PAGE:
• a black tricorne laced yellow
  • a white neck stock
  • a medium blue coat edged yellow with white loops around buttonholes; pocket flaps were also edged with a yellow braid
  • silver cuffs edged yellow and decorated with a large white loop
  • a red waistcoat with yellow buttonholes
  • red breeches
  • medium blue stockings

The drum shell was decorated with alternating blue, white and red opposed triangles; hoops decorated with alternating blue, white and red parallelograms.

The drum belt was usually brown and worn on the right shoulder.

Colors

Colonel colour' (Leibfahne): white field bordered with two rows of alternating blue, white and red triangles (the outer row pointing inwards, the inner row, outwards); centre device consisting of a crowned Imperial double-eagle with unidentified arms on its breast

Leibfahne – Copyright: Richard Couture

Regimental colours (Regimentsfahne): red field bordered with alternating blue, red and white red parallelograms; centre device consisting of a crowned and armed Imperial double-eagle with with unidentified arms on its breast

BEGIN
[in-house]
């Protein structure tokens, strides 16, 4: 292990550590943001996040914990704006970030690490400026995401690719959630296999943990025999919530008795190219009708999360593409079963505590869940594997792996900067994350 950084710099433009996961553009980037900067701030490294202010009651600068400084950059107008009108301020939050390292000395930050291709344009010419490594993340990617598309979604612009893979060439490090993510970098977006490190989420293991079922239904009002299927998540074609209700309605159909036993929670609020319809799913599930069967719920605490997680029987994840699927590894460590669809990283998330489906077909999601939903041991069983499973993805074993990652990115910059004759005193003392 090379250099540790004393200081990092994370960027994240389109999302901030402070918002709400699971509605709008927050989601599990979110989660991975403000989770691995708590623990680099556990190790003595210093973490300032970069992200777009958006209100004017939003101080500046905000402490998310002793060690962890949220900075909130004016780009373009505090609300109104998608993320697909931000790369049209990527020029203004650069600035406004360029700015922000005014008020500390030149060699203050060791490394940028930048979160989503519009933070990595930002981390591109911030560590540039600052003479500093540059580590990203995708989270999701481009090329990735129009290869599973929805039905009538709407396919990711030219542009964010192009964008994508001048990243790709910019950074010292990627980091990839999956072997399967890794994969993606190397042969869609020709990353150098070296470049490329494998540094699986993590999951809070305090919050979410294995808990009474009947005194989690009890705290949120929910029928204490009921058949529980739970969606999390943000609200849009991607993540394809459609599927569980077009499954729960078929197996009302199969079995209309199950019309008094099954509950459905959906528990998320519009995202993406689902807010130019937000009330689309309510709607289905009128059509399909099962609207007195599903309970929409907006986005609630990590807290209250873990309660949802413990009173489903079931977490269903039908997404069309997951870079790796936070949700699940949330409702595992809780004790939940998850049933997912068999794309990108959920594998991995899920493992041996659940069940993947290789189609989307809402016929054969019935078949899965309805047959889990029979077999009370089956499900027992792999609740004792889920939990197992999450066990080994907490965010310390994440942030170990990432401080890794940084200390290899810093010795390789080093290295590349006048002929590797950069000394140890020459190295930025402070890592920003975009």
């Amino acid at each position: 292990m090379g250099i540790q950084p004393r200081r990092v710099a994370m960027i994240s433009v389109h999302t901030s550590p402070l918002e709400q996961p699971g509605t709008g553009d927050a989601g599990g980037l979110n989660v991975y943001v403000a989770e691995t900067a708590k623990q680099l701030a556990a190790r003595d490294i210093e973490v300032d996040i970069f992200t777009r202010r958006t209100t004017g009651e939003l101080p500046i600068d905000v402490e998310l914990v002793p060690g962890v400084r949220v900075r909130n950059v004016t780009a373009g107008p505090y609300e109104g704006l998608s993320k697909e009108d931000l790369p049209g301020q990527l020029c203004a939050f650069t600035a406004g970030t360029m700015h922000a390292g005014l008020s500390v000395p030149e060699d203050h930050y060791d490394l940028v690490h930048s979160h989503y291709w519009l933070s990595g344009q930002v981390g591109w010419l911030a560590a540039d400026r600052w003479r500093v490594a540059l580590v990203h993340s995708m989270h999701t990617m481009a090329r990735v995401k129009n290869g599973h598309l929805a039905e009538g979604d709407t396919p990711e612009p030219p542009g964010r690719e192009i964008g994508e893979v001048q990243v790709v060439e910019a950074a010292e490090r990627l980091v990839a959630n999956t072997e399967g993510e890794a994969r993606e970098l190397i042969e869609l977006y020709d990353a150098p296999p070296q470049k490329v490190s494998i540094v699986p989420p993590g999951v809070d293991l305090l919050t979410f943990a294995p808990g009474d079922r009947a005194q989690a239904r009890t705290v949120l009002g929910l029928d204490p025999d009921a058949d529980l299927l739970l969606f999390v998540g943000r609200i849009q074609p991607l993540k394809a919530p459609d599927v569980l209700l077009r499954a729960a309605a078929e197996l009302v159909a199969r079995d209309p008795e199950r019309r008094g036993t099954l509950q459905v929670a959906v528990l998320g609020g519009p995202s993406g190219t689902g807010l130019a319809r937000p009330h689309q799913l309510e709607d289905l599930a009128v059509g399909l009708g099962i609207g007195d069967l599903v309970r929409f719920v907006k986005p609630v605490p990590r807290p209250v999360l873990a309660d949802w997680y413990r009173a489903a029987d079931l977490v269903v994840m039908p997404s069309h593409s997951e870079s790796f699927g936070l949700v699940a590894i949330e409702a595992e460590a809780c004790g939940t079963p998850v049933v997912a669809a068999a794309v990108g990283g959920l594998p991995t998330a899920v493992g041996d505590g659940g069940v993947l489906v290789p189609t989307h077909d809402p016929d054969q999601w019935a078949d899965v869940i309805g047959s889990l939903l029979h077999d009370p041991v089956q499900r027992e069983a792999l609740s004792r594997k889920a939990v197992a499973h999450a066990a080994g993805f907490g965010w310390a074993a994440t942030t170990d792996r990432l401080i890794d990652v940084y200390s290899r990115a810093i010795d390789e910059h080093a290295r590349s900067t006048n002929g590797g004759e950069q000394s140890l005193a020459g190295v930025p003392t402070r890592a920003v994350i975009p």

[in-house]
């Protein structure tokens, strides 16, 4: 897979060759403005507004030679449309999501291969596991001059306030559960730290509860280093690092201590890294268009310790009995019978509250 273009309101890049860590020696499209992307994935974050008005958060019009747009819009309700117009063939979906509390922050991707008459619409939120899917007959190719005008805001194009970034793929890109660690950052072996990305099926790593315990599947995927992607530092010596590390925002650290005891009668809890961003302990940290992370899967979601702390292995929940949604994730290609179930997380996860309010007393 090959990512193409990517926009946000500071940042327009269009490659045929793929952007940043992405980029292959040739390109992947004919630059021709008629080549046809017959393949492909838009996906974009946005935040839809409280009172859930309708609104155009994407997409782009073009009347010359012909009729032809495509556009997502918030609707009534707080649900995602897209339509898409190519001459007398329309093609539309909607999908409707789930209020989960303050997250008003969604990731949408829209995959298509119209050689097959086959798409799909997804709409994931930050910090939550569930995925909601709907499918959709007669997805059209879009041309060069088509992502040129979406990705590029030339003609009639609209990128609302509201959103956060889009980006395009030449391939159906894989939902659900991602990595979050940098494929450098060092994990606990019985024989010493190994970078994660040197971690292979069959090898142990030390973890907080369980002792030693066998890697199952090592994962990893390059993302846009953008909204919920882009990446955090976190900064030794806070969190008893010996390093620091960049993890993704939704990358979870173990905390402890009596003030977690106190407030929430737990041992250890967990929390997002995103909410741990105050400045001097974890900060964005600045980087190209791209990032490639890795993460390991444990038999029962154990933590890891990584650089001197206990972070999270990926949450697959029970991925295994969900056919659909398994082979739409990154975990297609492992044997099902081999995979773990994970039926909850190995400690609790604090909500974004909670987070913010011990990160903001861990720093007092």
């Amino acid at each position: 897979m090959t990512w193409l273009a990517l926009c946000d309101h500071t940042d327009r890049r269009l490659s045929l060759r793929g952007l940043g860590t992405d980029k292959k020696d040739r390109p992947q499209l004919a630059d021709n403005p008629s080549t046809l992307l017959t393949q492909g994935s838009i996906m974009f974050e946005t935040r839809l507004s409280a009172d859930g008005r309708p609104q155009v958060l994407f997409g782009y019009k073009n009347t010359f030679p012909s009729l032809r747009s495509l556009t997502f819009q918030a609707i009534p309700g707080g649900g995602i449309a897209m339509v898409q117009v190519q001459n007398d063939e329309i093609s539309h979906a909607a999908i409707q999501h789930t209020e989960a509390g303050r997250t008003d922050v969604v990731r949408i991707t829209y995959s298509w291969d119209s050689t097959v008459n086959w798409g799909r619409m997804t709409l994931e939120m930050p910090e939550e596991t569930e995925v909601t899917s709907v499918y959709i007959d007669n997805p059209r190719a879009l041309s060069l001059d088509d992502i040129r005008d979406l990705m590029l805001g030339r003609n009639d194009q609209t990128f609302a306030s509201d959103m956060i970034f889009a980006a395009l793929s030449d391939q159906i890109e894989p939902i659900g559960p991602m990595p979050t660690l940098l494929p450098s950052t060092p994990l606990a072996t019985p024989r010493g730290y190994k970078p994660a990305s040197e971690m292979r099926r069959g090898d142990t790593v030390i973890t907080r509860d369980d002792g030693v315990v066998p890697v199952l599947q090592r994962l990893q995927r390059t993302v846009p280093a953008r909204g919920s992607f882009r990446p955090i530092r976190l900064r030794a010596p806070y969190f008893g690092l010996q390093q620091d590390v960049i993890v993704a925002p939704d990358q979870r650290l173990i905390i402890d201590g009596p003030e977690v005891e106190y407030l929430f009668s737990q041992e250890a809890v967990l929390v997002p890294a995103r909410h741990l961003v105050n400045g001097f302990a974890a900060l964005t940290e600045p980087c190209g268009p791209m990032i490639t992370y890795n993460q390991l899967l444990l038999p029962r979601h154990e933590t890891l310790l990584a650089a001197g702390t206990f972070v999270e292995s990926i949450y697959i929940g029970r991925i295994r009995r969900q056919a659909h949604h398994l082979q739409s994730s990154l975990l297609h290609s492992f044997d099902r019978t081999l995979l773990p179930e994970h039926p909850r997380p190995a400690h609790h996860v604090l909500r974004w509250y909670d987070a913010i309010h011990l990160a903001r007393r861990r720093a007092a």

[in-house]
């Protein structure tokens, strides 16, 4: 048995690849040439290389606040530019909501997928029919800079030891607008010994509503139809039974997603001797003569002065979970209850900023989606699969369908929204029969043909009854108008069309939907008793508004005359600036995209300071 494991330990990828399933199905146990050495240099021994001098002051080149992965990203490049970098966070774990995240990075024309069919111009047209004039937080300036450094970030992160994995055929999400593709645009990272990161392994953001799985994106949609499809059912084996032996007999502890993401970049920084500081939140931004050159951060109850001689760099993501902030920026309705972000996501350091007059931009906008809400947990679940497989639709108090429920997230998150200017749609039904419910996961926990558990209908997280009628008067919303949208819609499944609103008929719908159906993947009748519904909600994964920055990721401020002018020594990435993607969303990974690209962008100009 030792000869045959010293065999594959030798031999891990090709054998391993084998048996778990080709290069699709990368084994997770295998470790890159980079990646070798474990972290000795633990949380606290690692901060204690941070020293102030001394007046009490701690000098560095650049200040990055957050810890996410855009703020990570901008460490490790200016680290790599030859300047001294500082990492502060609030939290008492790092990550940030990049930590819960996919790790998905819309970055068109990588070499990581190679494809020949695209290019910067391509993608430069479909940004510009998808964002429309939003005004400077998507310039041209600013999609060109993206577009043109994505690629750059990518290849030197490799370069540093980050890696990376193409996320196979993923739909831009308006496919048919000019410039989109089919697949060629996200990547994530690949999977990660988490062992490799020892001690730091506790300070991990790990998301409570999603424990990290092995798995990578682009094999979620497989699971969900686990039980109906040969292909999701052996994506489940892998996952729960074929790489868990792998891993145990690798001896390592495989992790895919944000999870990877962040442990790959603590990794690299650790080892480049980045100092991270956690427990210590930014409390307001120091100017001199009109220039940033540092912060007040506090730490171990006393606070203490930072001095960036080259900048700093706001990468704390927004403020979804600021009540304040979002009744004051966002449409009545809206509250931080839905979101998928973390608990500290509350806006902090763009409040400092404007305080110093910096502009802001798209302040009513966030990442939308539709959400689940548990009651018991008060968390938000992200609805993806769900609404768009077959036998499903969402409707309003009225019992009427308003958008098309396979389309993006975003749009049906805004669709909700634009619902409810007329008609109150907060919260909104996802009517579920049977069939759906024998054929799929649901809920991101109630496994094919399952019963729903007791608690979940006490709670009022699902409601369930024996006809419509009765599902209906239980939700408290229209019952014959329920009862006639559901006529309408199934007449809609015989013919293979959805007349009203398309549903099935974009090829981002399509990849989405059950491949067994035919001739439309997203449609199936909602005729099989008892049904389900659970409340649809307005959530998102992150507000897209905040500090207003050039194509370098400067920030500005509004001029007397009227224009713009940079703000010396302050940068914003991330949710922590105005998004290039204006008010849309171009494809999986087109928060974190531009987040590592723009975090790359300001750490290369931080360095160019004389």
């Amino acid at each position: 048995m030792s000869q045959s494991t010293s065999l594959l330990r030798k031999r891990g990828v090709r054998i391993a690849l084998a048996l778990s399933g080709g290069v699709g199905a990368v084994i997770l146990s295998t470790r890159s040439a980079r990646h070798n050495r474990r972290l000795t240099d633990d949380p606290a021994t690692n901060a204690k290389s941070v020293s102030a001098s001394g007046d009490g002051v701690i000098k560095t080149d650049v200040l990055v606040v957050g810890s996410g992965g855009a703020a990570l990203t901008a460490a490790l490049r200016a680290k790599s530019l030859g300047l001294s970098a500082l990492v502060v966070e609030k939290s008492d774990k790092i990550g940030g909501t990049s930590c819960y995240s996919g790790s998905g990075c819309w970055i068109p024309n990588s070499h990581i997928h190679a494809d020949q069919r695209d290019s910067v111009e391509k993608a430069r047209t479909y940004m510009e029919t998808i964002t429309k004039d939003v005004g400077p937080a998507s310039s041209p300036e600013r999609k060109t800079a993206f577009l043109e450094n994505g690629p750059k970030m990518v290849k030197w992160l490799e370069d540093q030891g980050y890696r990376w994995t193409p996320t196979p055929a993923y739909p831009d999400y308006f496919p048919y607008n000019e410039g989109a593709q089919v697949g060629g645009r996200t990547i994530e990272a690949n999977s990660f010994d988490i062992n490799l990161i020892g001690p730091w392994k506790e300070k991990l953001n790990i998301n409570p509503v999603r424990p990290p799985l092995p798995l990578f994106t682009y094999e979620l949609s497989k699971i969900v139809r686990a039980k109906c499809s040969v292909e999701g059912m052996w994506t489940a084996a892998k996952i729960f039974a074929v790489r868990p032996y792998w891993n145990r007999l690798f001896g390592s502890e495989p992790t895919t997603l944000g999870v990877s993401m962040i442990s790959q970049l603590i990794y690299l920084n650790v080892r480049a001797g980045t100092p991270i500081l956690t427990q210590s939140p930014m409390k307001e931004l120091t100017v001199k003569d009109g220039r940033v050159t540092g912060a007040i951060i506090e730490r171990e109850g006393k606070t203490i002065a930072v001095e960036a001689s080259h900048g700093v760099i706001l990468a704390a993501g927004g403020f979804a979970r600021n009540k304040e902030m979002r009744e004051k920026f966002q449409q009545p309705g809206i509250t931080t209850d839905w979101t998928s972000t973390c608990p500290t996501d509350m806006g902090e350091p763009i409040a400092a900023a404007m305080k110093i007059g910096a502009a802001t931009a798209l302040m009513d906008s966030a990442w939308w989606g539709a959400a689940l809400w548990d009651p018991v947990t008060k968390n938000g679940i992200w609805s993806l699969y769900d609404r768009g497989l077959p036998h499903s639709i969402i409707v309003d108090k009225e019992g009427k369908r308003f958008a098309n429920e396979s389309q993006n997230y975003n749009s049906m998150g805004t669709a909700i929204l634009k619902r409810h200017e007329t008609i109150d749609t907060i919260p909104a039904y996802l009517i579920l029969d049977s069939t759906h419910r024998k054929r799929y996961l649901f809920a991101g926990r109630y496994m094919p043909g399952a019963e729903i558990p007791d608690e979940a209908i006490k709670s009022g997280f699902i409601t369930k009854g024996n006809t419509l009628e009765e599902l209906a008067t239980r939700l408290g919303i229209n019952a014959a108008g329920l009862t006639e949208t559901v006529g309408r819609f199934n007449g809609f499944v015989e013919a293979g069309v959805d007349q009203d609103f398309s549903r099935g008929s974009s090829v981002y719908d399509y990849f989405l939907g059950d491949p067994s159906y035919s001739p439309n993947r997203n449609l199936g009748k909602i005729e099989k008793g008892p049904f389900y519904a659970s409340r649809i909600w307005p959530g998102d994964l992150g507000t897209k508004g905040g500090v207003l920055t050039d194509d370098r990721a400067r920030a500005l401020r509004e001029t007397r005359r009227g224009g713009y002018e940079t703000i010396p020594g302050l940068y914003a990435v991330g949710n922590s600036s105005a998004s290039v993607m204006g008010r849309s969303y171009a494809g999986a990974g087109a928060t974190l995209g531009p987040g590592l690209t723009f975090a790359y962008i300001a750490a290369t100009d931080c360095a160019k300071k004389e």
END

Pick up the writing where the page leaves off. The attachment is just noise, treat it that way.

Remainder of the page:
Regimentsfahne – Copyright: Richard Couture

References

Abtheilung für Kriegsgeschichte des k. k. Kriegs-Archives: Feldzüge des Prinzen Eugen von Savoyen

  • Series 1, Vol. 1, Vienna 1875, pp. 212-218, 222-227
  • Series 1, Vol. 4, Vienna 1877, p. 655, App. 22a

Czegka, Eduard: Uniformen der kaiserlichen Infanterie unter Prinz Eugen. in: Zeitschrift für Heereskunde 49-51, 1933, pp. 459-473

Donath, Rudolf; Die Kaiserliche und Kaiserlich-Königliche Österreichische Armee 1618-1918, 2. Aufl., Simbach/Inn 1979, Bl. 3, Bl. 7

Gräffer, August: Geschichte der kaiserl. Königl. Regimenter, Corps, Bataillons und anderer Militär-Branchen seit ihrer Errichtung biz zu Ende des Feldzuges 1799, Vol. 1, Vienna, 1804, pp. 54-58

Seyfart, Kurzgefaßte Geschichte aller kaiserlich-königlichen Regimenter zu Pferde und zu Fuß, Frankfurth and Leipzig, 1762, p. 14

Wrede, Alphons Freiherr von; Geschichte der K. und K. Wehrmacht. Die Regimenter, Corps, Branchen und Anstalten von 1618 bis Ende des XIX. Jahrhunderts, Vol. 1, 124, Vienna, 1898-1905

N.B.: the section “Service during the War” is mostly derived from our articles depicting the various campaigns, battles and sieges.